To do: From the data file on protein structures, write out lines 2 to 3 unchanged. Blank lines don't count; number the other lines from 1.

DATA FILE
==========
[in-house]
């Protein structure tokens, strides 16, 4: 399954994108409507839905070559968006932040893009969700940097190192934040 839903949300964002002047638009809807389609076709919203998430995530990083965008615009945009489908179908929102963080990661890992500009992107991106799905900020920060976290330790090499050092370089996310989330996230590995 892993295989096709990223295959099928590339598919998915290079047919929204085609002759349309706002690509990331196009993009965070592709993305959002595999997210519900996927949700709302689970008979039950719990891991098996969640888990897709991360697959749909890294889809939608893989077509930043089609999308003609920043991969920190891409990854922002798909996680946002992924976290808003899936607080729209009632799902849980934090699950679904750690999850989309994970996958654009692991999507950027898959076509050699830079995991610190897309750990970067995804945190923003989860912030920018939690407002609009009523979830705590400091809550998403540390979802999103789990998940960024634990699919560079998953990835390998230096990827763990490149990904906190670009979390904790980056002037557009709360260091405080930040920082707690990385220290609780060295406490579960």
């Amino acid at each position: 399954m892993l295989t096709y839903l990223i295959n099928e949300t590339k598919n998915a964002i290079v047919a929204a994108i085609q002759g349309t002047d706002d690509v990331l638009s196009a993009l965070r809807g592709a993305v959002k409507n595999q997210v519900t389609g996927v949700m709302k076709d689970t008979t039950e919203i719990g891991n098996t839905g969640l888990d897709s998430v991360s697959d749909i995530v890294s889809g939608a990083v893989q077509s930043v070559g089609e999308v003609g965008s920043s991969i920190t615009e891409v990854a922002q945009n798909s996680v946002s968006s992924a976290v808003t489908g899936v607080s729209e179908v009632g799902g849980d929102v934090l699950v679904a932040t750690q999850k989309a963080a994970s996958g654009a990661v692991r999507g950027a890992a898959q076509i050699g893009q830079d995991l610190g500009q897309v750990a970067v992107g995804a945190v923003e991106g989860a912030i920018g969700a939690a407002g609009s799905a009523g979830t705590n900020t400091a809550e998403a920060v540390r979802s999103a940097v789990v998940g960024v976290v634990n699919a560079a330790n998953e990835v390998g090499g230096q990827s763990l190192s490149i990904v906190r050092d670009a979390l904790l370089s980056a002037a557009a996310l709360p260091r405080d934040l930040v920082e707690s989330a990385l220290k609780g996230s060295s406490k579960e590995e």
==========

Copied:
């Protein structure tokens, strides 16, 4: 399954994108409507839905070559968006932040893009969700940097190192934040 839903949300964002002047638009809807389609076709919203998430995530990083965008615009945009489908179908929102963080990661890992500009992107991106799905900020920060976290330790090499050092370089996310989330996230590995 892993295989096709990223295959099928590339598919998915290079047919929204085609002759349309706002690509990331196009993009965070592709993305959002595999997210519900996927949700709302689970008979039950719990891991098996969640888990897709991360697959749909890294889809939608893989077509930043089609999308003609920043991969920190891409990854922002798909996680946002992924976290808003899936607080729209009632799902849980934090699950679904750690999850989309994970996958654009692991999507950027898959076509050699830079995991610190897309750990970067995804945190923003989860912030920018939690407002609009009523979830705590400091809550998403540390979802999103789990998940960024634990699919560079998953990835390998230096990827763990490149990904906190670009979390904790980056002037557009709360260091405080930040920082707690990385220290609780060295406490579960």
């Amino acid at each position: 399954m892993l295989t096709y839903l990223i295959n099928e949300t590339k598919n998915a964002i290079v047919a929204a994108i085609q002759g349309t002047d706002d690509v990331l638009s196009a993009l965070r809807g592709a993305v959002k409507n595999q997210v519900t389609g996927v949700m709302k076709d689970t008979t039950e919203i719990g891991n098996t839905g969640l888990d897709s998430v991360s697959d749909i995530v890294s889809g939608a990083v893989q077509s930043v070559g089609e999308v003609g965008s920043s991969i920190t615009e891409v990854a922002q945009n798909s996680v946002s968006s992924a976290v808003t489908g899936v607080s729209e179908v009632g799902g849980d929102v934090l699950v679904a932040t750690q999850k989309a963080a994970s996958g654009a990661v692991r999507g950027a890992a898959q076509i050699g893009q830079d995991l610190g500009q897309v750990a970067v992107g995804a945190v923003e991106g989860a912030i920018g969700a939690a407002g609009s799905a009523g979830t705590n900020t400091a809550e998403a920060v540390r979802s999103a940097v789990v998940g960024v976290v634990n699919a560079a330790n998953e990835v390998g090499g230096q990827s763990l190192s490149i990904v906190r050092d670009a979390l904790l370089s980056a002037a557009a996310l709360p260091r405080d934040l930040v920082e707690s989330a990385l220290k609780g996230s060295s406490k579960e590995e």